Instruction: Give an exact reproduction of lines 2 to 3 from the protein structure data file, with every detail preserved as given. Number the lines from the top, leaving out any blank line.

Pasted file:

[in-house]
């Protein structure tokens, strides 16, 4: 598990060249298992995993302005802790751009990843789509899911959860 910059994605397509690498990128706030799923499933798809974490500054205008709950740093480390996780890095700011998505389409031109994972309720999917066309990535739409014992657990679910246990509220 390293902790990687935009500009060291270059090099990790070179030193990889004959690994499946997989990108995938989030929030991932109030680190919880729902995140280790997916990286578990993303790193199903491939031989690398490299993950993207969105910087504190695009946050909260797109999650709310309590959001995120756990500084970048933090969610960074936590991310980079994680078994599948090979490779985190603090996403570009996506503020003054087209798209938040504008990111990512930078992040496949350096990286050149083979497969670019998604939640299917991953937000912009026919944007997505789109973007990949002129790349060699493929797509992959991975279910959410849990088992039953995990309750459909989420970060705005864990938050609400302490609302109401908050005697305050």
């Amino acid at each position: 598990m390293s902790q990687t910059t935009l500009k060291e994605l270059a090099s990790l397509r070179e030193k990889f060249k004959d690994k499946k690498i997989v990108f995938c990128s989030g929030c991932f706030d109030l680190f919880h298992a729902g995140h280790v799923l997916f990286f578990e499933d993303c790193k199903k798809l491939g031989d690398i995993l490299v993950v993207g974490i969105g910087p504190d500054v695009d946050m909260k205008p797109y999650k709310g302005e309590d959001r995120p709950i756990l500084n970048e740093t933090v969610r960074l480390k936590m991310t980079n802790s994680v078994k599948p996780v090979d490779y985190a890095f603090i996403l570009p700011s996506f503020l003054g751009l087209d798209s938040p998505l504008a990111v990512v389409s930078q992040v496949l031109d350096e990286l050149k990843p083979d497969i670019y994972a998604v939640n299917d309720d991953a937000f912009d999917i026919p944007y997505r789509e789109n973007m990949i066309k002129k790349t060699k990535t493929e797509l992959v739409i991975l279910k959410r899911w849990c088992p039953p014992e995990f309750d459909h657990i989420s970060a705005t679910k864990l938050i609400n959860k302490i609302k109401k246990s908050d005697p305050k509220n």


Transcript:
């Protein structure tokens, strides 16, 4: 598990060249298992995993302005802790751009990843789509899911959860 910059994605397509690498990128706030799923499933798809974490500054205008709950740093480390996780890095700011998505389409031109994972309720999917066309990535739409014992657990679910246990509220 390293902790990687935009500009060291270059090099990790070179030193990889004959690994499946997989990108995938989030929030991932109030680190919880729902995140280790997916990286578990993303790193199903491939031989690398490299993950993207969105910087504190695009946050909260797109999650709310309590959001995120756990500084970048933090969610960074936590991310980079994680078994599948090979490779985190603090996403570009996506503020003054087209798209938040504008990111990512930078992040496949350096990286050149083979497969670019998604939640299917991953937000912009026919944007997505789109973007990949002129790349060699493929797509992959991975279910959410849990088992039953995990309750459909989420970060705005864990938050609400302490609302109401908050005697305050």
């Amino acid at each position: 598990m390293s902790q990687t910059t935009l500009k060291e994605l270059a090099s990790l397509r070179e030193k990889f060249k004959d690994k499946k690498i997989v990108f995938c990128s989030g929030c991932f706030d109030l680190f919880h298992a729902g995140h280790v799923l997916f990286f578990e499933d993303c790193k199903k798809l491939g031989d690398i995993l490299v993950v993207g974490i969105g910087p504190d500054v695009d946050m909260k205008p797109y999650k709310g302005e309590d959001r995120p709950i756990l500084n970048e740093t933090v969610r960074l480390k936590m991310t980079n802790s994680v078994k599948p996780v090979d490779y985190a890095f603090i996403l570009p700011s996506f503020l003054g751009l087209d798209s938040p998505l504008a990111v990512v389409s930078q992040v496949l031109d350096e990286l050149k990843p083979d497969i670019y994972a998604v939640n299917d309720d991953a937000f912009d999917i026919p944007y997505r789509e789109n973007m990949i066309k002129k790349t060699k990535t493929e797509l992959v739409i991975l279910k959410r899911w849990c088992p039953p014992e995990f309750d459909h657990i989420s970060a705005t679910k864990l938050i609400n959860k302490i609302k109401k246990s908050d005697p305050k509220n």